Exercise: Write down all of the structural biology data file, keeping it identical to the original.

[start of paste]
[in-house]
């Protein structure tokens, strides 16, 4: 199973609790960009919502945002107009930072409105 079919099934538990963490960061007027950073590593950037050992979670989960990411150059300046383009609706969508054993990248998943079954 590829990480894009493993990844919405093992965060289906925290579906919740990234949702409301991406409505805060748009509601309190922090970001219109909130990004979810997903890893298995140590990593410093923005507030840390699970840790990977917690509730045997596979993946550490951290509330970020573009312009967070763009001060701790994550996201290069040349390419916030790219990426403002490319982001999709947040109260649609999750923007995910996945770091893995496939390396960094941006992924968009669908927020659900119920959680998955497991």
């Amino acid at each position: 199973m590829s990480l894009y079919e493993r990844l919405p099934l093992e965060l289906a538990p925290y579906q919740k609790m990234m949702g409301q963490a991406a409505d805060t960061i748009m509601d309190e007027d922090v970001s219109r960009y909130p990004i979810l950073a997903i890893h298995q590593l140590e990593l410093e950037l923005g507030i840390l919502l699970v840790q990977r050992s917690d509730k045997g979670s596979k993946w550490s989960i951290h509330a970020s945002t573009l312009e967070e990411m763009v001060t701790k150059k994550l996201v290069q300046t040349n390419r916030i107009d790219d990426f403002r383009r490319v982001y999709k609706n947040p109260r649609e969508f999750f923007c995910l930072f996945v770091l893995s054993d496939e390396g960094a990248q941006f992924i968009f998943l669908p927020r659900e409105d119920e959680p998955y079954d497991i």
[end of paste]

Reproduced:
[in-house]
């Protein structure tokens, strides 16, 4: 199973609790960009919502945002107009930072409105 079919099934538990963490960061007027950073590593950037050992979670989960990411150059300046383009609706969508054993990248998943079954 590829990480894009493993990844919405093992965060289906925290579906919740990234949702409301991406409505805060748009509601309190922090970001219109909130990004979810997903890893298995140590990593410093923005507030840390699970840790990977917690509730045997596979993946550490951290509330970020573009312009967070763009001060701790994550996201290069040349390419916030790219990426403002490319982001999709947040109260649609999750923007995910996945770091893995496939390396960094941006992924968009669908927020659900119920959680998955497991």
């Amino acid at each position: 199973m590829s990480l894009y079919e493993r990844l919405p099934l093992e965060l289906a538990p925290y579906q919740k609790m990234m949702g409301q963490a991406a409505d805060t960061i748009m509601d309190e007027d922090v970001s219109r960009y909130p990004i979810l950073a997903i890893h298995q590593l140590e990593l410093e950037l923005g507030i840390l919502l699970v840790q990977r050992s917690d509730k045997g979670s596979k993946w550490s989960i951290h509330a970020s945002t573009l312009e967070e990411m763009v001060t701790k150059k994550l996201v290069q300046t040349n390419r916030i107009d790219d990426f403002r383009r490319v982001y999709k609706n947040p109260r649609e969508f999750f923007c995910l930072f996945v770091l893995s054993d496939e390396g960094a990248q941006f992924i968009f998943l669908p927020r659900e409105d119920e959680p998955y079954d497991i």